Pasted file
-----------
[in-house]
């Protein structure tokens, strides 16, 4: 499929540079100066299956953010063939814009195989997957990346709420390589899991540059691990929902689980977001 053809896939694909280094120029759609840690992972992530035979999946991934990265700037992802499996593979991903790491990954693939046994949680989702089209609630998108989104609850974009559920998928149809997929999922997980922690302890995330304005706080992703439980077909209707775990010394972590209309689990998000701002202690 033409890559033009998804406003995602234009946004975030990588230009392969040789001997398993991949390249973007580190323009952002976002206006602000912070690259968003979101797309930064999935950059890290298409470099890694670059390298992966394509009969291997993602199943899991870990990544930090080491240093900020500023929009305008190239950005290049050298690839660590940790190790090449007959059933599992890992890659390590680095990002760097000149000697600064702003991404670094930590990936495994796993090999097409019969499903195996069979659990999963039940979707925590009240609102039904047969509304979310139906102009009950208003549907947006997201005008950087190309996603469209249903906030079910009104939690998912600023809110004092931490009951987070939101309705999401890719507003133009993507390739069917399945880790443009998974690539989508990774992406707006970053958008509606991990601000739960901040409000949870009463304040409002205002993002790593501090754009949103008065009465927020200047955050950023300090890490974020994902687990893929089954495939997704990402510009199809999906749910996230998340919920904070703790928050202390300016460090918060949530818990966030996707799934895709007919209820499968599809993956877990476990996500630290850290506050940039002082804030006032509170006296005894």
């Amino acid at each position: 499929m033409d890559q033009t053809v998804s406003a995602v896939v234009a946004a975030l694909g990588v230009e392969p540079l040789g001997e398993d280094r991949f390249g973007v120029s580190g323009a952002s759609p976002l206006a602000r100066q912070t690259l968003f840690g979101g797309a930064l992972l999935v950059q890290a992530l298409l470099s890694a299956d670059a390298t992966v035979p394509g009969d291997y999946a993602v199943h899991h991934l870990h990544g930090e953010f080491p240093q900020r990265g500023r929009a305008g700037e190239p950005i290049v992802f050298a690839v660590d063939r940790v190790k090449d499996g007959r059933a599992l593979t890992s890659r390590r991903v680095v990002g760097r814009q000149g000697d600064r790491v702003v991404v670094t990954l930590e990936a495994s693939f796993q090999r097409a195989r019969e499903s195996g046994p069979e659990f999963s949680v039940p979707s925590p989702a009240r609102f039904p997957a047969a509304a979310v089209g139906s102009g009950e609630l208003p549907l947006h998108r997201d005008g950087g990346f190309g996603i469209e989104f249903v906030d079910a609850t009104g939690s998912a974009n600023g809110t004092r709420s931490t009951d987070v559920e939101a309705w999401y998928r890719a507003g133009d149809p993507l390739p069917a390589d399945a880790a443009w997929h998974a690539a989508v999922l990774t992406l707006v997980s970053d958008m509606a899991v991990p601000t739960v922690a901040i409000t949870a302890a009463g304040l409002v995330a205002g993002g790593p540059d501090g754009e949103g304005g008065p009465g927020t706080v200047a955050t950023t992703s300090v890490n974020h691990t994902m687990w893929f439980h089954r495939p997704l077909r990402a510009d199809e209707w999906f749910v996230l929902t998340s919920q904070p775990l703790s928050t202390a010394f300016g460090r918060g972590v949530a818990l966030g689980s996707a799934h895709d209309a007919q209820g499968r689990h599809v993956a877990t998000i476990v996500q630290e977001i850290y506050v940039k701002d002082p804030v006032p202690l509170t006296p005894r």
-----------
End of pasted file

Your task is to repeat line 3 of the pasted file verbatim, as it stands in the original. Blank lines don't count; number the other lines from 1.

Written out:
């Amino acid at each position: 499929m033409d890559q033009t053809v998804s406003a995602v896939v234009a946004a975030l694909g990588v230009e392969p540079l040789g001997e398993d280094r991949f390249g973007v120029s580190g323009a952002s759609p976002l206006a602000r100066q912070t690259l968003f840690g979101g797309a930064l992972l999935v950059q890290a992530l298409l470099s890694a299956d670059a390298t992966v035979p394509g009969d291997y999946a993602v199943h899991h991934l870990h990544g930090e953010f080491p240093q900020r990265g500023r929009a305008g700037e190239p950005i290049v992802f050298a690839v660590d063939r940790v190790k090449d499996g007959r059933a599992l593979t890992s890659r390590r991903v680095v990002g760097r814009q000149g000697d600064r790491v702003v991404v670094t990954l930590e990936a495994s693939f796993q090999r097409a195989r019969e499903s195996g046994p069979e659990f999963s949680v039940p979707s925590p989702a009240r609102f039904p997957a047969a509304a979310v089209g139906s102009g009950e609630l208003p549907l947006h998108r997201d005008g950087g990346f190309g996603i469209e989104f249903v906030d079910a609850t009104g939690s998912a974009n600023g809110t004092r709420s931490t009951d987070v559920e939101a309705w999401y998928r890719a507003g133009d149809p993507l390739p069917a390589d399945a880790a443009w997929h998974a690539a989508v999922l990774t992406l707006v997980s970053d958008m509606a899991v991990p601000t739960v922690a901040i409000t949870a302890a009463g304040l409002v995330a205002g993002g790593p540059d501090g754009e949103g304005g008065p009465g927020t706080v200047a955050t950023t992703s300090v890490n974020h691990t994902m687990w893929f439980h089954r495939p997704l077909r990402a510009d199809e209707w999906f749910v996230l929902t998340s919920q904070p775990l703790s928050t202390a010394f300016g460090r918060g972590v949530a818990l966030g689980s996707a799934h895709d209309a007919q209820g499968r689990h599809v993956a877990t998000i476990v996500q630290e977001i850290y506050v940039k701002d002082p804030v006032p202690l509170t006296p005894r």